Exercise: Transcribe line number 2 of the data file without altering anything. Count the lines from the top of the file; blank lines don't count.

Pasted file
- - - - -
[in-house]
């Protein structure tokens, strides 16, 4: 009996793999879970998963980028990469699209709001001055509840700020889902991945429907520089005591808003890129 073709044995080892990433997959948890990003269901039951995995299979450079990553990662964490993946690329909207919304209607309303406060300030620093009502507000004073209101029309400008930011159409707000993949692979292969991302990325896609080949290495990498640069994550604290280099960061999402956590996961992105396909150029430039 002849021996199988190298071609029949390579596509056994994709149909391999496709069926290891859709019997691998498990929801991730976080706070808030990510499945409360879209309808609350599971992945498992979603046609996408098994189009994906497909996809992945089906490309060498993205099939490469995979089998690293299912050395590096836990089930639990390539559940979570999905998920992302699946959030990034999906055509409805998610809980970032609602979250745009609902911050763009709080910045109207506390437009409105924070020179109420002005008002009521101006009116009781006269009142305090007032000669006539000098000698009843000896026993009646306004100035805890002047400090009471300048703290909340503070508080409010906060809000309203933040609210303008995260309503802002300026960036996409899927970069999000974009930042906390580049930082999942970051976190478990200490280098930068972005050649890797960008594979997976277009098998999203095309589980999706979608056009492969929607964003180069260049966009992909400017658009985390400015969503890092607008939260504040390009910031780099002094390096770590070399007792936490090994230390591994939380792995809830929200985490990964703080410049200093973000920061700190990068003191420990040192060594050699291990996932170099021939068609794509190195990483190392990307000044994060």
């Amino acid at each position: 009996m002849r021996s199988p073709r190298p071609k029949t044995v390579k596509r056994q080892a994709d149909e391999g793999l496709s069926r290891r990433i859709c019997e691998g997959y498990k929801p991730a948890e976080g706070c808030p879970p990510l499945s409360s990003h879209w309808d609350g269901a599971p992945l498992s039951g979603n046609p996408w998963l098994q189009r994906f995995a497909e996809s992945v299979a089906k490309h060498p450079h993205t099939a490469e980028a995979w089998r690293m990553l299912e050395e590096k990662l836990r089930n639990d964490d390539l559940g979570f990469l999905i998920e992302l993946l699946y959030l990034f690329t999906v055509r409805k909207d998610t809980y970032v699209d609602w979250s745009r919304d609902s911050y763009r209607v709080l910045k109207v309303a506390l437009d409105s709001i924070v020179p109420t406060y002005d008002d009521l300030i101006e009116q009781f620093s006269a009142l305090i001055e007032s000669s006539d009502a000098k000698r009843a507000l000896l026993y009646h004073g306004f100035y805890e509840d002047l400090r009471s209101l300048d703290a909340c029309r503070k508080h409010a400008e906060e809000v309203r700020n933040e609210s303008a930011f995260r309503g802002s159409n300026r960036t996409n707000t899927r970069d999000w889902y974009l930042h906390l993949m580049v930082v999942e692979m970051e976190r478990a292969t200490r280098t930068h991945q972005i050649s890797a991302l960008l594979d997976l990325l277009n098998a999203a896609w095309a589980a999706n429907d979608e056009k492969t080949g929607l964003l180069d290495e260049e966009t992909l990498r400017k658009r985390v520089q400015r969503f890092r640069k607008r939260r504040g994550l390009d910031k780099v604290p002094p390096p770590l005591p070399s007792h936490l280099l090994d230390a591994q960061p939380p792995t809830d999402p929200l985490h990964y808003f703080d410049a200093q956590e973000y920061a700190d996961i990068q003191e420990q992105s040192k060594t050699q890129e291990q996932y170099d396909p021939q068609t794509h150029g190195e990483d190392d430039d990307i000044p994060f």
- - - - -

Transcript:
């Protein structure tokens, strides 16, 4: 009996793999879970998963980028990469699209709001001055509840700020889902991945429907520089005591808003890129 073709044995080892990433997959948890990003269901039951995995299979450079990553990662964490993946690329909207919304209607309303406060300030620093009502507000004073209101029309400008930011159409707000993949692979292969991302990325896609080949290495990498640069994550604290280099960061999402956590996961992105396909150029430039 002849021996199988190298071609029949390579596509056994994709149909391999496709069926290891859709019997691998498990929801991730976080706070808030990510499945409360879209309808609350599971992945498992979603046609996408098994189009994906497909996809992945089906490309060498993205099939490469995979089998690293299912050395590096836990089930639990390539559940979570999905998920992302699946959030990034999906055509409805998610809980970032609602979250745009609902911050763009709080910045109207506390437009409105924070020179109420002005008002009521101006009116009781006269009142305090007032000669006539000098000698009843000896026993009646306004100035805890002047400090009471300048703290909340503070508080409010906060809000309203933040609210303008995260309503802002300026960036996409899927970069999000974009930042906390580049930082999942970051976190478990200490280098930068972005050649890797960008594979997976277009098998999203095309589980999706979608056009492969929607964003180069260049966009992909400017658009985390400015969503890092607008939260504040390009910031780099002094390096770590070399007792936490090994230390591994939380792995809830929200985490990964703080410049200093973000920061700190990068003191420990040192060594050699291990996932170099021939068609794509190195990483190392990307000044994060």